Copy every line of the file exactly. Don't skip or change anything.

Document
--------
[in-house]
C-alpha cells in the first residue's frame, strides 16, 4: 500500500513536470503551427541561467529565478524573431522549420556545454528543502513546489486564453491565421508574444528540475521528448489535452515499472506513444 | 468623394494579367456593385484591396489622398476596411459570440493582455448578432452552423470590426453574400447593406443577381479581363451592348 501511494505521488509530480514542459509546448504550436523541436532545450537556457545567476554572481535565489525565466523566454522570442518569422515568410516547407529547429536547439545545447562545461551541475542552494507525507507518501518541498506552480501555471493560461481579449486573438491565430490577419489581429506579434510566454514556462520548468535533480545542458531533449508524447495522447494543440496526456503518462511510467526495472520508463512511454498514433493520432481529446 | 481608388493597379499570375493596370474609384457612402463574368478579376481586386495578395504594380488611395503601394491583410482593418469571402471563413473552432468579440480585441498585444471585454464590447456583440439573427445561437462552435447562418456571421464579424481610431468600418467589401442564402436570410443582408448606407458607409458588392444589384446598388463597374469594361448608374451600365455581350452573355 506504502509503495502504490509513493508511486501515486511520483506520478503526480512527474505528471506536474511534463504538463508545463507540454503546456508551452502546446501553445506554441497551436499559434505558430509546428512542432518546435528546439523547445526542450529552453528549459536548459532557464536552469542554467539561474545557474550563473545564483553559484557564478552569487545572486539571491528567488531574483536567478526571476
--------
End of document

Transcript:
[in-house]
C-alpha cells in the first residue's frame, strides 16, 4: 500500500513536470503551427541561467529565478524573431522549420556545454528543502513546489486564453491565421508574444528540475521528448489535452515499472506513444 | 468623394494579367456593385484591396489622398476596411459570440493582455448578432452552423470590426453574400447593406443577381479581363451592348 501511494505521488509530480514542459509546448504550436523541436532545450537556457545567476554572481535565489525565466523566454522570442518569422515568410516547407529547429536547439545545447562545461551541475542552494507525507507518501518541498506552480501555471493560461481579449486573438491565430490577419489581429506579434510566454514556462520548468535533480545542458531533449508524447495522447494543440496526456503518462511510467526495472520508463512511454498514433493520432481529446 | 481608388493597379499570375493596370474609384457612402463574368478579376481586386495578395504594380488611395503601394491583410482593418469571402471563413473552432468579440480585441498585444471585454464590447456583440439573427445561437462552435447562418456571421464579424481610431468600418467589401442564402436570410443582408448606407458607409458588392444589384446598388463597374469594361448608374451600365455581350452573355 506504502509503495502504490509513493508511486501515486511520483506520478503526480512527474505528471506536474511534463504538463508545463507540454503546456508551452502546446501553445506554441497551436499559434505558430509546428512542432518546435528546439523547445526542450529552453528549459536548459532557464536552469542554467539561474545557474550563473545564483553559484557564478552569487545572486539571491528567488531574483536567478526571476